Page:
Although the mere thought of a swarm of microrobots burrowing into an eyeball is enough to make some people squirm, scientists believe tiny, controllable delivery vehicles could be the future of eye medicine. Now, researchers have developed a tiny, rotini-shaped spiral that could one day be deployed in the thousands for targeted drug delivery.
Current treatments for eye diseases such as glaucoma or diabetic macular edema are delivered through direct injection or eyedrops. Those methods are effective but imprecise, often blanketing the entire eye in medication.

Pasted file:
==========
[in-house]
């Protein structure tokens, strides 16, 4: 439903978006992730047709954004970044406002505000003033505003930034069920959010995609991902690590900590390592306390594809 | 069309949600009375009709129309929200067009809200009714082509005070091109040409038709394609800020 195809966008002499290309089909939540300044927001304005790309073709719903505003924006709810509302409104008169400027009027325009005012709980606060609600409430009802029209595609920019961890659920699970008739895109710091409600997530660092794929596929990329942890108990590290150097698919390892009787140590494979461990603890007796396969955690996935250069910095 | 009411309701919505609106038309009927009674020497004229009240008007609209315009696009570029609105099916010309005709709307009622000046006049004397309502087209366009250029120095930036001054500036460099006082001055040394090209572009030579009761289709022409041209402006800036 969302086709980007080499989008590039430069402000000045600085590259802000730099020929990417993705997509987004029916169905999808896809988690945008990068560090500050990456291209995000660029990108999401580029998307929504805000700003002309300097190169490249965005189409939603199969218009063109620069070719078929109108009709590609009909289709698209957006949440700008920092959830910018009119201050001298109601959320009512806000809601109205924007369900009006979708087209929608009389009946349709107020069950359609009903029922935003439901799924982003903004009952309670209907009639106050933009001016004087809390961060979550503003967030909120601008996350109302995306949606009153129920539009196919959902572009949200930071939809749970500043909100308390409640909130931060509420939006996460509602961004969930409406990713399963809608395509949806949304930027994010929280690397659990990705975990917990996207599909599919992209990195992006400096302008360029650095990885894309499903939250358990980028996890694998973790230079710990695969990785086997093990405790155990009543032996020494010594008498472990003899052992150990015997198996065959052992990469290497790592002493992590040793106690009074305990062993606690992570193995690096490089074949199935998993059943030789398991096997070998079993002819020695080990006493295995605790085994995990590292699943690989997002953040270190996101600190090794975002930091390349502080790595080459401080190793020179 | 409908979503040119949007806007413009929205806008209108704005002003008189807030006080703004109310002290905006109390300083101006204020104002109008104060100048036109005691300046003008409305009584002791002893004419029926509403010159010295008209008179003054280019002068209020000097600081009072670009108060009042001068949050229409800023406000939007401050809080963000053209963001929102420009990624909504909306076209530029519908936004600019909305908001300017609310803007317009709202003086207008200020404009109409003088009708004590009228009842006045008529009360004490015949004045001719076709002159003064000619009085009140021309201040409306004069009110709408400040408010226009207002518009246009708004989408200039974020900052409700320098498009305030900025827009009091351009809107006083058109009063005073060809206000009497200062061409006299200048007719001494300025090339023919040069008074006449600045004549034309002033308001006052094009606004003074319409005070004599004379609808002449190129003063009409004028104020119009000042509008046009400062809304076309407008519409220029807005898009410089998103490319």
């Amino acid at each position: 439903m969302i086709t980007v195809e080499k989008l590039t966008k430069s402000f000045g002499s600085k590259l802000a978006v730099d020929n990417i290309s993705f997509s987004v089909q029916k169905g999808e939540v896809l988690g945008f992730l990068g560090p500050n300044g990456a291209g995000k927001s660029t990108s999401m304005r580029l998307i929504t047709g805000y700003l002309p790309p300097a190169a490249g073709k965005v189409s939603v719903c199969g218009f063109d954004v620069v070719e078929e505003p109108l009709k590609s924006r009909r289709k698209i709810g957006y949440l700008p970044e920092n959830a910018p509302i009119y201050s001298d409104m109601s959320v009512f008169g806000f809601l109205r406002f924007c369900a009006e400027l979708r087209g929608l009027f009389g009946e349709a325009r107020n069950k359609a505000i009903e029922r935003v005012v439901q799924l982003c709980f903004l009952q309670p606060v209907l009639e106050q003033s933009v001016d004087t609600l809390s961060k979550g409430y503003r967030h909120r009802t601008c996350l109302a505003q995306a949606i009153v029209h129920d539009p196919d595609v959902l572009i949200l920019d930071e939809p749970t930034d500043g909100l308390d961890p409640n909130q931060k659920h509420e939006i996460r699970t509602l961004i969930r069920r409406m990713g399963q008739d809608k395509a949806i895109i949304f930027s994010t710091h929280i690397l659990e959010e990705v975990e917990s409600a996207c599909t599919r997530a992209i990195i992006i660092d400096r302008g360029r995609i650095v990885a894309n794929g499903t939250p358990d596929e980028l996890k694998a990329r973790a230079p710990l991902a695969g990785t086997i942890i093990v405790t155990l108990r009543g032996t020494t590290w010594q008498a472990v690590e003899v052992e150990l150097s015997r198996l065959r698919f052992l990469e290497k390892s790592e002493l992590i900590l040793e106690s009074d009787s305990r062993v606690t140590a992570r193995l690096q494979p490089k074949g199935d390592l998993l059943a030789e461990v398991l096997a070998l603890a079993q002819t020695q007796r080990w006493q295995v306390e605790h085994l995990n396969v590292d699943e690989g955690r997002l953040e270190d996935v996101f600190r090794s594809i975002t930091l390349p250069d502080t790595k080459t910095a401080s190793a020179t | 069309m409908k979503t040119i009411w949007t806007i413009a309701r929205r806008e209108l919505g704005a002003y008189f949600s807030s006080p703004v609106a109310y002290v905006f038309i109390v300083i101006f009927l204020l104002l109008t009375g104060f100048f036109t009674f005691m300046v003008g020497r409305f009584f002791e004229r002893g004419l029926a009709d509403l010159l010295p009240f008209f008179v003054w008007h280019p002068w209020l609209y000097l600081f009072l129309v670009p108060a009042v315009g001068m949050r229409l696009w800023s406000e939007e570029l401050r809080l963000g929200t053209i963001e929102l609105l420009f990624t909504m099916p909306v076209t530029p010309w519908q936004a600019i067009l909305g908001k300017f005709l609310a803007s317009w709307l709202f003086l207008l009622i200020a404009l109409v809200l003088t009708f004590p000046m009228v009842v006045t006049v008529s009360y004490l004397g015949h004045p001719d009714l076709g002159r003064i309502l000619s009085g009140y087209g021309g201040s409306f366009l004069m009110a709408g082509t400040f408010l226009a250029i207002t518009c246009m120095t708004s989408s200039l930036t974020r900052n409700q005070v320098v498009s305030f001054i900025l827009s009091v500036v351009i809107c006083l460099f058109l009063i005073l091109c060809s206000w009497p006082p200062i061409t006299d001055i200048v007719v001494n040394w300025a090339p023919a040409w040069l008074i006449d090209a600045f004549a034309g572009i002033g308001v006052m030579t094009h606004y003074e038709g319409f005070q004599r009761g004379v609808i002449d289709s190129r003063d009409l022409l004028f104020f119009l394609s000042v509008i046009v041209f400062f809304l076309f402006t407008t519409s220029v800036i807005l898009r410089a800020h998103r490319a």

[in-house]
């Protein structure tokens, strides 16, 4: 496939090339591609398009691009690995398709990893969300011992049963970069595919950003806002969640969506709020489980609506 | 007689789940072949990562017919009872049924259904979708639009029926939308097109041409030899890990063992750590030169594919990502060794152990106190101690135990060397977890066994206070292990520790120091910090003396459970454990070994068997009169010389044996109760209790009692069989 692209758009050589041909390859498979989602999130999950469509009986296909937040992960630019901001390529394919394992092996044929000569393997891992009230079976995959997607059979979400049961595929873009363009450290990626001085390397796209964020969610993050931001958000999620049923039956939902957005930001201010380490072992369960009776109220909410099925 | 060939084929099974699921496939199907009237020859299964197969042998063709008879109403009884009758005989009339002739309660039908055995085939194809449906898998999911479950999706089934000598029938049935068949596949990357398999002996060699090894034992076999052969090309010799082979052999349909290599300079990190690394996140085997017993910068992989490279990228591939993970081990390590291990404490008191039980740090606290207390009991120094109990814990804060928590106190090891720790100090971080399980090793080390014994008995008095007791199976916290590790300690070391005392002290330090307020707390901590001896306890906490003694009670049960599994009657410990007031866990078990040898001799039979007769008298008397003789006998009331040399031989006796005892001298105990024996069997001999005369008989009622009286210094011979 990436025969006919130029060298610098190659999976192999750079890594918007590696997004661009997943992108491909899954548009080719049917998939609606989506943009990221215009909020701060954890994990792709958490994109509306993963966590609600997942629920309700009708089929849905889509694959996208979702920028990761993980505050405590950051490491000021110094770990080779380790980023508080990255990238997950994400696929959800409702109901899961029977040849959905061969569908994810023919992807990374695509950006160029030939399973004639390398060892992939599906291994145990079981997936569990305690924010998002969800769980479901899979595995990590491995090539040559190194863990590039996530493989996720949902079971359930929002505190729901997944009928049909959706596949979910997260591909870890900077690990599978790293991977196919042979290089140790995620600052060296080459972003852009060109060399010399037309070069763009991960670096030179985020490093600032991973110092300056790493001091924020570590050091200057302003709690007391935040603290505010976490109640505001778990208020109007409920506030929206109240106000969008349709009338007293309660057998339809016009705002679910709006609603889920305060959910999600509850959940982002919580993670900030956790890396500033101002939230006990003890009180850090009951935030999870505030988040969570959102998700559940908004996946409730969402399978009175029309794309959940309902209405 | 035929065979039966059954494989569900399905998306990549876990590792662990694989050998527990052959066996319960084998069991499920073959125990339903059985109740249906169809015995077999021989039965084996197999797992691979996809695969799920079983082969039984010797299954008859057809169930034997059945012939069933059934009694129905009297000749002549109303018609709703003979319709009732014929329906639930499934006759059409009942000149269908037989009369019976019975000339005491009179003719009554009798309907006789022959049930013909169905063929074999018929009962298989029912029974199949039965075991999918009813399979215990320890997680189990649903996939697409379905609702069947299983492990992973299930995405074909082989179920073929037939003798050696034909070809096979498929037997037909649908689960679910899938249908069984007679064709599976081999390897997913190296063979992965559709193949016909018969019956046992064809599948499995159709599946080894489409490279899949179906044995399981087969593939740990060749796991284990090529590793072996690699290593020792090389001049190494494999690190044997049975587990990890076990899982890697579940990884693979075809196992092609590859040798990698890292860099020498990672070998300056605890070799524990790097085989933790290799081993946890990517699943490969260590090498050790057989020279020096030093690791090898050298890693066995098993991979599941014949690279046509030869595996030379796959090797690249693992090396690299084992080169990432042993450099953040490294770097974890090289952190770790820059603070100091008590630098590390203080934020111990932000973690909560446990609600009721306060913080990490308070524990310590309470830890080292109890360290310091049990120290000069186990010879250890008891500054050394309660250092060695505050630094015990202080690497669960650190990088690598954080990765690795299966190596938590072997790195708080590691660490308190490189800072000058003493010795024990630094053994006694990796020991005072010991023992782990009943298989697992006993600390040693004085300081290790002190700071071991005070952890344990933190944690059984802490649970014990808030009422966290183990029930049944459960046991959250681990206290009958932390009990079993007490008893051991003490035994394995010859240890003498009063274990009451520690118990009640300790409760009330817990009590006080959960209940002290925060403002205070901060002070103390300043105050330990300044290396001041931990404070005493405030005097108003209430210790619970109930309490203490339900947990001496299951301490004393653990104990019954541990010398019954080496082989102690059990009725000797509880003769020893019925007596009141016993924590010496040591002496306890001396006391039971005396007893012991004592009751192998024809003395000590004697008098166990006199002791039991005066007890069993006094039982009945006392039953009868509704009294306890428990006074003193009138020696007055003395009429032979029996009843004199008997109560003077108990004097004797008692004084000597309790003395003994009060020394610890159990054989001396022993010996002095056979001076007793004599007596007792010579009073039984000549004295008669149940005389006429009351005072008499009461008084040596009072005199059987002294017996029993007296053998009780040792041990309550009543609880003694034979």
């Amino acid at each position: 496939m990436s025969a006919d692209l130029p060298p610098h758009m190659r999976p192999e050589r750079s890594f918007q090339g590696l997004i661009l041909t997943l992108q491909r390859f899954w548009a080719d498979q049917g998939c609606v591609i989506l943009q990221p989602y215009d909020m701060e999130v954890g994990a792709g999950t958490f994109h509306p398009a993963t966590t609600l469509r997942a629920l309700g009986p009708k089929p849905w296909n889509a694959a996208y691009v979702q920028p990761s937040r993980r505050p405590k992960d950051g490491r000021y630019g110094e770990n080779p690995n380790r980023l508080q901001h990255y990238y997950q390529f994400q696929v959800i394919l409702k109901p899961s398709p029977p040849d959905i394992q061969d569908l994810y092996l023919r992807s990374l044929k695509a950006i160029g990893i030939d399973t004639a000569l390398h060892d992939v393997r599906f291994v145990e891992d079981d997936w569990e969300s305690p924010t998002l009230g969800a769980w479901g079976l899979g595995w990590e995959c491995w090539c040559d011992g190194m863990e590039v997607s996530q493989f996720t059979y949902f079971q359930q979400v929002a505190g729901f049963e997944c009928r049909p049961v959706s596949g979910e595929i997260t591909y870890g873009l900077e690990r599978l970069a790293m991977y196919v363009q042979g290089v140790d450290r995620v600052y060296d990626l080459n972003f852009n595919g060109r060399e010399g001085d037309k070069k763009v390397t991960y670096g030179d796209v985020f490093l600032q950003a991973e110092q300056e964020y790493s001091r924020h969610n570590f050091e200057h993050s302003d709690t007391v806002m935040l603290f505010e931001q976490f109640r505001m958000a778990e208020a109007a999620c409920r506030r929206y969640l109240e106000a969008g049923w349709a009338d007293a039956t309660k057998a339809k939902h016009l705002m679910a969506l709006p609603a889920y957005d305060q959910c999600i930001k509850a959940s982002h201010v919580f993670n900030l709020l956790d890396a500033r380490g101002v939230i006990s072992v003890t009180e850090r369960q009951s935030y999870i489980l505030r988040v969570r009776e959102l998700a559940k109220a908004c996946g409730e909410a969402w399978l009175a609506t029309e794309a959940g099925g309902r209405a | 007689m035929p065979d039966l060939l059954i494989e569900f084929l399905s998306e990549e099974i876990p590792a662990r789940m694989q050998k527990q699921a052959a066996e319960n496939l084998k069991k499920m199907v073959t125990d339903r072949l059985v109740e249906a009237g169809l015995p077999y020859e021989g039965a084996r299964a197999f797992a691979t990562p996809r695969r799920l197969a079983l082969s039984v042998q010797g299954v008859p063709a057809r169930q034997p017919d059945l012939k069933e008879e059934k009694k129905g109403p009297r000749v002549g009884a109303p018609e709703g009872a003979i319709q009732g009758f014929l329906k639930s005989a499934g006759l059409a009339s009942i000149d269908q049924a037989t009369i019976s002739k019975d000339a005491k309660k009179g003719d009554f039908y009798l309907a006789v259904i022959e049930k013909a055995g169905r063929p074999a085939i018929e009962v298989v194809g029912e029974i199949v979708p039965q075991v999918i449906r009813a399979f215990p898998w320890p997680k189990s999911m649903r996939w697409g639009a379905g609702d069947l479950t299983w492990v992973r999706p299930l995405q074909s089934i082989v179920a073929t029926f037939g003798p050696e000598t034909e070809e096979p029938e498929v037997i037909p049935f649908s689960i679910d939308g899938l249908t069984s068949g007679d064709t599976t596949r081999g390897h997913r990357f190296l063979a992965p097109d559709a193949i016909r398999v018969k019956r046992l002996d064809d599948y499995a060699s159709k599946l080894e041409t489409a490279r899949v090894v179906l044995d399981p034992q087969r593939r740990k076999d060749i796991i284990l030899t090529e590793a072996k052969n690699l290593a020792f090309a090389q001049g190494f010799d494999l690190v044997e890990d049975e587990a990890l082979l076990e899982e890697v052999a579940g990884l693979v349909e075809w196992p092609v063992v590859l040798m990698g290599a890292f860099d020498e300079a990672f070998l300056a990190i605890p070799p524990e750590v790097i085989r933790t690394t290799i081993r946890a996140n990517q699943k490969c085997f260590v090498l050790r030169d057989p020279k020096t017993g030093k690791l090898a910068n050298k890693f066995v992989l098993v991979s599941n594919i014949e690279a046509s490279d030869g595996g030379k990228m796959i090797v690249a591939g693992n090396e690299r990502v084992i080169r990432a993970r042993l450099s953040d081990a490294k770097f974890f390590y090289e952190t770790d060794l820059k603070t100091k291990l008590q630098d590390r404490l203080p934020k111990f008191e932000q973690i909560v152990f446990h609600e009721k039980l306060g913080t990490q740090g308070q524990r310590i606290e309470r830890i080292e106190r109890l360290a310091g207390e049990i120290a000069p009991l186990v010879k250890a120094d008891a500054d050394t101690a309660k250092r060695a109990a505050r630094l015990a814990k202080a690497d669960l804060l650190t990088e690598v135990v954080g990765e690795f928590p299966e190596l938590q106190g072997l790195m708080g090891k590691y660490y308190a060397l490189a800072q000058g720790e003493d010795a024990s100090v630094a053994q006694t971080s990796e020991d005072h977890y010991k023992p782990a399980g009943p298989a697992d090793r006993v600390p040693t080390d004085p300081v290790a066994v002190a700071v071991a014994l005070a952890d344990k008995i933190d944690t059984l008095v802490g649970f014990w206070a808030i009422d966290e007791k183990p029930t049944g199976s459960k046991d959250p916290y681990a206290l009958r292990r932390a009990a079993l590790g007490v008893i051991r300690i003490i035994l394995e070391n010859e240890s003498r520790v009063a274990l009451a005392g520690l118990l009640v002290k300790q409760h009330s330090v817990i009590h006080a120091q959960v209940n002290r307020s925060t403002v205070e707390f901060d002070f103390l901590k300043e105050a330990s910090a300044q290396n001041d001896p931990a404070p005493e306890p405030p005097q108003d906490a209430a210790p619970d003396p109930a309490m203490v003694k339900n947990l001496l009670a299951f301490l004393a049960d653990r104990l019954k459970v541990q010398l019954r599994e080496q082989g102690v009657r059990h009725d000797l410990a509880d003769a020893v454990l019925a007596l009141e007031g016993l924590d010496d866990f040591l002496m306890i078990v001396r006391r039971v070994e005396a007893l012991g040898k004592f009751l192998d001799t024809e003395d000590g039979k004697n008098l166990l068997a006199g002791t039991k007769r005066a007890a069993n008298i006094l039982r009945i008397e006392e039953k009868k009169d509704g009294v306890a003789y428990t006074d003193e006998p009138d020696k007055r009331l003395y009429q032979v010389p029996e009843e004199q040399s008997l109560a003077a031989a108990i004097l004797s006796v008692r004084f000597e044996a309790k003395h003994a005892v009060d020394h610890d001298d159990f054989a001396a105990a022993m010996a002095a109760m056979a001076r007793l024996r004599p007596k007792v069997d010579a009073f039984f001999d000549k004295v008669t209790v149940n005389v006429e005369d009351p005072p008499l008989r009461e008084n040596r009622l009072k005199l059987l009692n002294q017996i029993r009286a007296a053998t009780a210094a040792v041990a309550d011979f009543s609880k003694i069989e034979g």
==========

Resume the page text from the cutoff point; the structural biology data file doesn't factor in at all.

So scientists used nanoscale 3D printing to create spiral-shaped robots small enough to pass through the dense jelly known as the vitreous humor that makes up most of the eyeball. The researchers added a slippery coating and magnetic materials so they could propel the microbots through the eye using a magnetic field.
SOURCE: Frankie Schembri